While using a satellite phone might sound very complicated, the actual process with the SatSleeve is really simple. The sleeve itself is divided into two parts: a simple and cheap to replace holster for the iPhone and the electronics on to which the first piece is attached.
To get the iPhone to work with the SatSleeve, you need to pair them via Bluetooth. This is a simple process and takes just a few seconds. All of the iPhones we tested found the SatSleeve straight away.
Once paired, you download the app via the iTunes store and if your phone and SatSleeve are paired you'll see it show up in the app. You select the device, then you're presented with a signal strength screen. Along the bottom are icons for dialling, text messaging and settings. It's much like a regular phone, but within an app of its own.
Here, we admit to be being surprised. The Thuraya was actually a very nice device from which to make a call, and far less hassle than we expected. Calls were really clear, far more so than anticipated, and had minimal lag. There will always be some delay because, after all, this phone calls via space, yes - SPACE!
We did notice that calls were subject to some break-up if you moved much. Even pivoting slightly on the spot caused this. It's probably best if you stay still when on a call, and try to keep the antenna pointed in the right general direction too.
Things to remember include putting + and the country code in front of the number you're calling. This is sort of obvious we guess. Text messages are simple too, and are delivered really quickly. We were very impressed.
Roaming sounds a bit weird when you're talking about a technology that knows little about geographic boundaries. But, with the lack of coverage across the American continent(s) means that the firm needed a plan, and the result is actually very clever indeed.
Like all phones, the SatSleeve comes with a normal-sized SIM card. This means that you can pop it out and place it any phone with a regular SIM card socket. When you do this, you are basically roaming on a 3G network in the same way you would with a UK phone in, say, the US. It's a clever idea and handy if you rely on your number, but need to go to the US.
Also, it's possible for other operators to do deals with Thuraya to enable roaming on its network on their accounts. So, if you were trekking across Mongolia, then you could rent a Thuraya device, pop your SIM card in it, and roam away. It would be slightly more expensive of course, but to save on the cost of buying a satellite phone, it's probably worth it.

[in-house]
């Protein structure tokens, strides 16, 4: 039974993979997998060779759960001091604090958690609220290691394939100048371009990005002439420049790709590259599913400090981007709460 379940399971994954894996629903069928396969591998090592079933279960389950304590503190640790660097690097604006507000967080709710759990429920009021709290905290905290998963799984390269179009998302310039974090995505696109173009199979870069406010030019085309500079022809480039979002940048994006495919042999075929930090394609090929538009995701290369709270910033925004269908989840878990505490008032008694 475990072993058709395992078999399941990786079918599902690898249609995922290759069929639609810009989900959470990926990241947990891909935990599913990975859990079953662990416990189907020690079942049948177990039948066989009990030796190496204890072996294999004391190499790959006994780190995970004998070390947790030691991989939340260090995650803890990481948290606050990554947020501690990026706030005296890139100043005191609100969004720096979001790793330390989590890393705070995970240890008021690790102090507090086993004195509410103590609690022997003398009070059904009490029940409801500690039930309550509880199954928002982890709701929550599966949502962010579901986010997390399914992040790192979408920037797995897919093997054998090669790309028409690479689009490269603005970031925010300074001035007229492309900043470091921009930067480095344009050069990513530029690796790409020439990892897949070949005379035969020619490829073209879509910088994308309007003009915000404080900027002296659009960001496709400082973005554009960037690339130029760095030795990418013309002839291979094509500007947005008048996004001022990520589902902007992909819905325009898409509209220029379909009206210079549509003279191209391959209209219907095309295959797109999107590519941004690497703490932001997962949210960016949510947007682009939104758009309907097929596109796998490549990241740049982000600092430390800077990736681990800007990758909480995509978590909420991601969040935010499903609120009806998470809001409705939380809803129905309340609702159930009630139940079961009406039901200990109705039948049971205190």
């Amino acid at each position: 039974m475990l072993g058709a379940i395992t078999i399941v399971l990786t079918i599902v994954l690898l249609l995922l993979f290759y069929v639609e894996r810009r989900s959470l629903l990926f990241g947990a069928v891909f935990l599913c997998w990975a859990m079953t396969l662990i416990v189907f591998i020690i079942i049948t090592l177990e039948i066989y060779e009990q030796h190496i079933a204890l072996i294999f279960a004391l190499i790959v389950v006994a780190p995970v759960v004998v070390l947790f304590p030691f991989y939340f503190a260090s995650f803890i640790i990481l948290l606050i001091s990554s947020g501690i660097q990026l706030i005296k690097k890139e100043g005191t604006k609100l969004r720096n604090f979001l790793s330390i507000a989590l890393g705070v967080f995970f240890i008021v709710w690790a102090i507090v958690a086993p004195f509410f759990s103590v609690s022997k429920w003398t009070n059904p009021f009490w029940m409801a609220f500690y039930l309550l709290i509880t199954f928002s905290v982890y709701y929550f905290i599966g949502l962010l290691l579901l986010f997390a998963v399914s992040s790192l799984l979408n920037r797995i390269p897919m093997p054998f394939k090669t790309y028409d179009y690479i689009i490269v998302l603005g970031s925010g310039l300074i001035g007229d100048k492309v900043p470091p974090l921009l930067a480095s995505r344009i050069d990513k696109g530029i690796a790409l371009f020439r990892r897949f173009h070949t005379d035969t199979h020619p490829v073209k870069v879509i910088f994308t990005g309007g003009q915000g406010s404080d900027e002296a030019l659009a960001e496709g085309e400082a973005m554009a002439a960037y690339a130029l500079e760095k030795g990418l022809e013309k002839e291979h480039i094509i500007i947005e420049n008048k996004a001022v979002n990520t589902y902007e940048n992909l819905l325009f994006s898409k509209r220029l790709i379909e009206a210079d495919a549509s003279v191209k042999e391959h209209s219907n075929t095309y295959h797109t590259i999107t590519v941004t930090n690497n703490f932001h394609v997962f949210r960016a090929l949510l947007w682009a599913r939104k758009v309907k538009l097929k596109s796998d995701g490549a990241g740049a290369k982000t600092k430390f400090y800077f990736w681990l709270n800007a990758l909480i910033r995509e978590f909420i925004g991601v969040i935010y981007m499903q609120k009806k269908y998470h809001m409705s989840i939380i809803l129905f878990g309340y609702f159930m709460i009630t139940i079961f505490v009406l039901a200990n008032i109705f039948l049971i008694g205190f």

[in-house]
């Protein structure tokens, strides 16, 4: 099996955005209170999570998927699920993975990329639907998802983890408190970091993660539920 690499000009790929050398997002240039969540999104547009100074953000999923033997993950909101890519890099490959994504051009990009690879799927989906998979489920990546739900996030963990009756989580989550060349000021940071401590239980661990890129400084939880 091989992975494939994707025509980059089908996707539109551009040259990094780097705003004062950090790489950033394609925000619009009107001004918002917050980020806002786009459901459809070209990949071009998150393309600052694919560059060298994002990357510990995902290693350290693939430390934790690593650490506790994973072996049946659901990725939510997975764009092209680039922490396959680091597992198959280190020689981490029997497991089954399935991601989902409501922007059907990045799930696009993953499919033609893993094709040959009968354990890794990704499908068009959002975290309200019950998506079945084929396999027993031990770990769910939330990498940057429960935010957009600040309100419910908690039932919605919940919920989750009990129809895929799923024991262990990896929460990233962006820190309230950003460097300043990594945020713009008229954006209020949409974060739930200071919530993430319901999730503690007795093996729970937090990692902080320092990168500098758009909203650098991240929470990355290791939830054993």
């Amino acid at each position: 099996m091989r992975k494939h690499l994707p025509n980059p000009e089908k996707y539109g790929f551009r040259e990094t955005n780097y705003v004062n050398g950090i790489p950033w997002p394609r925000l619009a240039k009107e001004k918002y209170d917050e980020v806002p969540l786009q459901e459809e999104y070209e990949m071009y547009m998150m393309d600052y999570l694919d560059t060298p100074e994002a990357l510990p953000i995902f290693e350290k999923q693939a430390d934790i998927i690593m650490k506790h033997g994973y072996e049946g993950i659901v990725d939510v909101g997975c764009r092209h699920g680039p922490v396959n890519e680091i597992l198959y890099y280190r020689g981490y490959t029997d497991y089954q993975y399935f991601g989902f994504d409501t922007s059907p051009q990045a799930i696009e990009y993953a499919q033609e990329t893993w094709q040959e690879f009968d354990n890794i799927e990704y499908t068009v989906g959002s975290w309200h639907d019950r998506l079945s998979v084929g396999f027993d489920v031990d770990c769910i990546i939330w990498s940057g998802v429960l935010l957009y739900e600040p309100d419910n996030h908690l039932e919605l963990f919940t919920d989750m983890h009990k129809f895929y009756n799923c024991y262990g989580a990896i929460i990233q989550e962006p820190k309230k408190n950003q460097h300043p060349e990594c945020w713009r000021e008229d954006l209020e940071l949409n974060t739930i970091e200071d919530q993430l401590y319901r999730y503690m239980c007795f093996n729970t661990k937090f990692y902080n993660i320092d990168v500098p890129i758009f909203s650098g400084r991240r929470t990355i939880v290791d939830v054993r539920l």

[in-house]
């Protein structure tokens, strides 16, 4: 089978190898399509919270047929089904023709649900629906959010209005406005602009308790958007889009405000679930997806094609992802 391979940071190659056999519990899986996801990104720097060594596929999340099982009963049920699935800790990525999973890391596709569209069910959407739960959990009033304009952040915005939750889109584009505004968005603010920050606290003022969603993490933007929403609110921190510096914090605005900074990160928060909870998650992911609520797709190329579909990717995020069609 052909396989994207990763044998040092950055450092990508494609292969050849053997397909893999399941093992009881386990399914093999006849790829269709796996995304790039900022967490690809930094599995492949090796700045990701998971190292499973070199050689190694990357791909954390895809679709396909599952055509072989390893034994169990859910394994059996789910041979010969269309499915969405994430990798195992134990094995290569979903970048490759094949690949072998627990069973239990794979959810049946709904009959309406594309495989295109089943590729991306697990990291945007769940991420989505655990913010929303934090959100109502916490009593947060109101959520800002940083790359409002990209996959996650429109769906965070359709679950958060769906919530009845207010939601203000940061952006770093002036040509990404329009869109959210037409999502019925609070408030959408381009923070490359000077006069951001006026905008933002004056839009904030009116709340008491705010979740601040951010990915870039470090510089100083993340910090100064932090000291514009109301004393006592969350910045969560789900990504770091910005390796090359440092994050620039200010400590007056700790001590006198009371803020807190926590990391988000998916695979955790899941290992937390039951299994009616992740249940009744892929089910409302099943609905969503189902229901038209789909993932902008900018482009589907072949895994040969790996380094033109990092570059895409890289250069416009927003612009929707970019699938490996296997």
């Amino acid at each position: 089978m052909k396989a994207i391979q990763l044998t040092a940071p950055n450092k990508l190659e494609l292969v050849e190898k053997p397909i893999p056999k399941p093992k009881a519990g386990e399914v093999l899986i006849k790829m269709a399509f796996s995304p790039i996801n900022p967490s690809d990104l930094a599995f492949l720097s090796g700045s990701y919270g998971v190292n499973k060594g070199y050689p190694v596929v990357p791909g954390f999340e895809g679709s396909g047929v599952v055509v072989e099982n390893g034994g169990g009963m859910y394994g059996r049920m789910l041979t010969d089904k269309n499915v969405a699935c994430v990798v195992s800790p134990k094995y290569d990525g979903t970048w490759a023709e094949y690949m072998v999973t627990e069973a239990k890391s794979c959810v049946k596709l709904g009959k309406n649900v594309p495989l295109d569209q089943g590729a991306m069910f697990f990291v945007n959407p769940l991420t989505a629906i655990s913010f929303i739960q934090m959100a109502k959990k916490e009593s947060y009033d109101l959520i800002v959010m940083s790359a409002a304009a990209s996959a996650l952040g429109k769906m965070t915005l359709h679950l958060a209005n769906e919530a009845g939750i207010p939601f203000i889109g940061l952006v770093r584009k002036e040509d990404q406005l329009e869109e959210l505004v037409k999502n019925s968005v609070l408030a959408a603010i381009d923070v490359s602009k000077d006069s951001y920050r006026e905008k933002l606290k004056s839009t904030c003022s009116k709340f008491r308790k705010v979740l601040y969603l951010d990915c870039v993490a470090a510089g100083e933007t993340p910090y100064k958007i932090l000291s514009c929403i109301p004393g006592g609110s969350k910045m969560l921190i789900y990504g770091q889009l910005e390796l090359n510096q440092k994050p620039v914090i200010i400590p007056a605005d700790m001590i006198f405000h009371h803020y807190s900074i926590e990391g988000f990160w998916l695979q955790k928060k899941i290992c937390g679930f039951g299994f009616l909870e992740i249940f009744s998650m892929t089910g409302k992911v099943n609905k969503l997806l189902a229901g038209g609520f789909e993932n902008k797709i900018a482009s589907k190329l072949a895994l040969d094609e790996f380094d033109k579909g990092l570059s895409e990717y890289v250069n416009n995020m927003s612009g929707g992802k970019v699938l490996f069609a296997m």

No data - yet
One of the unique things about Thuraya is that it can deliver satellite internet at speeds quite far ahead of most satellite phone systems. In theory, you could download at 500kbps, which isn't broadband quick, but it's more than enough for use in far-flung places. Journalists have used this sort of tech for reporting from war zones, where using 3G is just too dangerous.
There's no data here though, but the firm does have a Wi-Fi model planned that will allow you to surf using the Sleeve as a hotspot. We don't have firm dates for when that will launch though.
The call packages are hard to talk about with great accuracy. The problem is, Thuraya doesn't sell directly to customers, it has service providers who do that, and so all can charge you differently. This is very much like the old UK mobile network days, which were also a bit clumsy. To add to that, there is also a "unit" rate, which obfuscates slightly the actual cost.
However, to make a call on the pay as you go SIM we used was about $1.35 to call another Thuraya phone and about $2 to call most of the rest of the world. There are some countries where calls are a lot more expensive, but these are far-flung and not especially common. Text messages cost about $0.80.
Thuraya says you'll get about two days standby out of the SatSleeve and around four hours talktime. We think this about right, but calling someone for four hours was beyond the scope of the credit on our SIM card, so we didn't. It lasted well though, and we assume most will use it with a normal phone, so it will get sporadic use.
Charging takes about three hours, but as we said, you can easily buy spare batteries if you're worried about running out of juice.
At £400 the SatSleeve is expensive. The call costs are far from bargain-basement too, but if you need to be reachable in almost any location on earth, then this could be the device for you. Prices are on the way down too, which means satellite calling could be in reach for almost anyone.
The lack of service in the Americas is a problem too. If you're going to go down the satellite phone route, you're going to want global coverage. Of course, there's still loads of places you can use this device, and it's bound to be very helpful for some people.
If nothing else, this technology is very cool. We're looking forward to the internet-ready version, and we think the iPhone 5 mount will make it even more attractive. Is this for everyone? No, but for those who have a real need, it's very worthwhile.
Our sincere thanks to O2 who lent us an iPhone 4S for this test.